Updated: Mar 26, 2021
One of the most common non-guitar related questions I get asked is how I remember so many lyrics for all the songs I need to sing. A typical function performance is usually 2 hours of music, which is approximately 36 songs on any given night. I play with several different acts that have different repertoires, and we have to be prepared for the possibility of encores and requests too!
Of course it's possible to have your entire set list on a tablet in front of you now, and there are lots of wonderful set list apps you can download to minimise the need for swiping. But personally I just don't feel like I'm engaging with an audience, or doing my job properly, if I spend the whole night reading off a screen. To me a gig is an opportunity to get away from phones and screens and all that stuff for a couple of hours, so if I can avoid reading my way through a gig I will.
As with anything that someone does well, a lot of people write that level of memorisation off as some kind of innate talent. But the truth is that, like any skill, it’s something that takes work and thought. The thing I always find strangest about lyric learning is that people tend to ask other singers for tips on doing it, when in fact the logical place to look is articles like this one on the science of memory https://www.simplypsychology.org/memory.html
Memorising Song Lyrics
The basic chain for creating a usable memory is encoding – storage – retrieval. As mentioned in the article above, the way you create (encode) a memory affects the way in which your brain stores it. I’m going to take you through the method I use to ensure that the lyrics I learn are stored in a way that allows me to access them any time I wish.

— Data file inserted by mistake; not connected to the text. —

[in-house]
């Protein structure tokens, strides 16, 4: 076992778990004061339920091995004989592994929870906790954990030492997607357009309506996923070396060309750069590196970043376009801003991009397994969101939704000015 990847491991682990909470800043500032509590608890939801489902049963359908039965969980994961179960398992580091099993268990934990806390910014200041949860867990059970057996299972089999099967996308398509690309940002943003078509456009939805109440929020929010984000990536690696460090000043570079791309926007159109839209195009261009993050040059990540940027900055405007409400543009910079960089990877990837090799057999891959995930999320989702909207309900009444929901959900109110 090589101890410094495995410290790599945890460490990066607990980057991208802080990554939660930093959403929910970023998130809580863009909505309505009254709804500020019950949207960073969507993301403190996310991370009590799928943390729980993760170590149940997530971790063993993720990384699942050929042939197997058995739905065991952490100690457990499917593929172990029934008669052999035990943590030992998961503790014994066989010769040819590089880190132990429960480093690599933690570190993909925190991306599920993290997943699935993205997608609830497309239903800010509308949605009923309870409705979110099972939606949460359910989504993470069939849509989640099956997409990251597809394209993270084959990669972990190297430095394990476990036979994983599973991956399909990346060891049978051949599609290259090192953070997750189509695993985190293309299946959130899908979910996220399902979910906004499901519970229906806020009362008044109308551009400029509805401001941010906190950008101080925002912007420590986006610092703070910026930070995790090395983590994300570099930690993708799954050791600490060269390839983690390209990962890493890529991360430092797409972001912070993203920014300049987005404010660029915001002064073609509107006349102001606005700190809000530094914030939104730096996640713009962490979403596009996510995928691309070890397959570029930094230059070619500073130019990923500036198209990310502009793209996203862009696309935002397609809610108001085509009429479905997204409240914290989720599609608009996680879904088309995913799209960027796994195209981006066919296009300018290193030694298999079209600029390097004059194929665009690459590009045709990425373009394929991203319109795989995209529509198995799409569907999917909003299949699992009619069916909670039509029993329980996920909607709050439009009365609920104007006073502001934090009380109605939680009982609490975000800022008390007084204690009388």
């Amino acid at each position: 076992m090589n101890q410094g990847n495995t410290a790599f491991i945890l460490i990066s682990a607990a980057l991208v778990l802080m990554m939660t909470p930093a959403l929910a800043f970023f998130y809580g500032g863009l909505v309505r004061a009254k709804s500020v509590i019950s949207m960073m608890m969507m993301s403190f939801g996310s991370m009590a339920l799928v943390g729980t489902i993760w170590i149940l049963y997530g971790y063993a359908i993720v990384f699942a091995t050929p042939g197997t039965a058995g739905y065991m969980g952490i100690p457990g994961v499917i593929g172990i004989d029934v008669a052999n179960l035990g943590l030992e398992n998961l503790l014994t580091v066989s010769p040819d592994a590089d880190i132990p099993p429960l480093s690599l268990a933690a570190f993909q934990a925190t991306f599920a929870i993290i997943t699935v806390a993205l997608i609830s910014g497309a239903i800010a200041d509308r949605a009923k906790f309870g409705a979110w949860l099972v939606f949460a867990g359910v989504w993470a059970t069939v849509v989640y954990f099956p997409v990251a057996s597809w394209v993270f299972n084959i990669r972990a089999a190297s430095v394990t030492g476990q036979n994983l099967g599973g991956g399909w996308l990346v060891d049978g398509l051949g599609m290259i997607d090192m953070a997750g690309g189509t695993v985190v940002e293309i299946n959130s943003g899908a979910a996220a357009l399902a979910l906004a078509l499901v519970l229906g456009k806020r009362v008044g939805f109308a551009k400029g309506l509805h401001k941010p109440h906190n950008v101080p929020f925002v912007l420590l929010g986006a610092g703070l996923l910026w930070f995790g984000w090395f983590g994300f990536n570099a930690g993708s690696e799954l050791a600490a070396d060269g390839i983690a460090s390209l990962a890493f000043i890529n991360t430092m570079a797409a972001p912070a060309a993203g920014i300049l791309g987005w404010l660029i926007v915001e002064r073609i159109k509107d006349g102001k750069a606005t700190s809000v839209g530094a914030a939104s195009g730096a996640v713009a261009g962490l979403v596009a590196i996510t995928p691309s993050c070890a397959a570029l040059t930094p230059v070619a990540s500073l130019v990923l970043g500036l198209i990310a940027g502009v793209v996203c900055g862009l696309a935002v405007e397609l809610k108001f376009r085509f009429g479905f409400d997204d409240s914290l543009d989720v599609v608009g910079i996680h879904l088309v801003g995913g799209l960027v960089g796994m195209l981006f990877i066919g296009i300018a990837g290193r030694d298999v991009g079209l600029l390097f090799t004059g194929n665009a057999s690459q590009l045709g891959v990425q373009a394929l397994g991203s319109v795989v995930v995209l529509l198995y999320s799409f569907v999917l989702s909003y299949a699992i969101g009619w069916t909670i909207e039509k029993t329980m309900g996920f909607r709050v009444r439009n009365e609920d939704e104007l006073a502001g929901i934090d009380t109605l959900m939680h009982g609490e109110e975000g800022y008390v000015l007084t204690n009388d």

I should mention at this point that I don’t hold any sort of qualification in psychology, but rather this is a method I’ve developed from reading articles like the ones above and trying to apply some of their findings in a practical way that seems to work, along with a lot of trial and some pretty spectacular errors in front of a lot of people! I encourage you to take this as a starting point, do additional reading, and find a way of adapting it that suits you so you don't find yourself tongue tied on stage ever again.
Encoding and Storage
As the article above mentions, the three main ways a memory is encoded are visually, acoustically and semantically. With lyrics you have an opportunity to use all three of these in combination to create a strong link between the song and the words. Start with verse one. Sing it a couple of times while looking at the sheet. Some people advocate writing it out, for me I've always been fine reading printed lyrics, but I definitely find reading off a screen to be a hindrance to my attention span.
1) Sing the melody in its most basic form, forgetting any vocal embellishments the recording artist may have put in as they can come later. Whilst you’re reading the sheet pay attention to the shape of the lyrics on the page. Are lines one and three shorter than lines two and four? Are any words repeated frequently? This is you combining your acoustic (sound) understanding of the way the lyrics sound with your visual image of how they look.